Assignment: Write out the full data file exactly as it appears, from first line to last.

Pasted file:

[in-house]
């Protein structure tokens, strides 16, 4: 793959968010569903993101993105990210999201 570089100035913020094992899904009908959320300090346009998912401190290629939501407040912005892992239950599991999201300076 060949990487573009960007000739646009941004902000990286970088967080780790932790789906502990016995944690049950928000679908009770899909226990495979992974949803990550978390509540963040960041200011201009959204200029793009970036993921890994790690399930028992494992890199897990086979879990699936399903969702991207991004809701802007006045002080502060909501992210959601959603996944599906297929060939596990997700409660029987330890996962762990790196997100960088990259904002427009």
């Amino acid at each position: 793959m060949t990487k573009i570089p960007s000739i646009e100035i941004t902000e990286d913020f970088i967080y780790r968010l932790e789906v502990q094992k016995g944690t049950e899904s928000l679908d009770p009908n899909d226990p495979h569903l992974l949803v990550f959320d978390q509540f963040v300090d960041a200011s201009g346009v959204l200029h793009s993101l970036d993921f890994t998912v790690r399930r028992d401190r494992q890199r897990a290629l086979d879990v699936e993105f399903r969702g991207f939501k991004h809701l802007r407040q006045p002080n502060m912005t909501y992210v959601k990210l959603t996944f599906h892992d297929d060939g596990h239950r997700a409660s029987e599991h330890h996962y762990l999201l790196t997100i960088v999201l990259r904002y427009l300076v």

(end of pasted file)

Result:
[in-house]
């Protein structure tokens, strides 16, 4: 793959968010569903993101993105990210999201 570089100035913020094992899904009908959320300090346009998912401190290629939501407040912005892992239950599991999201300076 060949990487573009960007000739646009941004902000990286970088967080780790932790789906502990016995944690049950928000679908009770899909226990495979992974949803990550978390509540963040960041200011201009959204200029793009970036993921890994790690399930028992494992890199897990086979879990699936399903969702991207991004809701802007006045002080502060909501992210959601959603996944599906297929060939596990997700409660029987330890996962762990790196997100960088990259904002427009």
């Amino acid at each position: 793959m060949t990487k573009i570089p960007s000739i646009e100035i941004t902000e990286d913020f970088i967080y780790r968010l932790e789906v502990q094992k016995g944690t049950e899904s928000l679908d009770p009908n899909d226990p495979h569903l992974l949803v990550f959320d978390q509540f963040v300090d960041a200011s201009g346009v959204l200029h793009s993101l970036d993921f890994t998912v790690r399930r028992d401190r494992q890199r897990a290629l086979d879990v699936e993105f399903r969702g991207f939501k991004h809701l802007r407040q006045p002080n502060m912005t909501y992210v959601k990210l959603t996944f599906h892992d297929d060939g596990h239950r997700a409660s029987e599991h330890h996962y762990l999201l790196t997100i960088v999201l990259r904002y427009l300076v």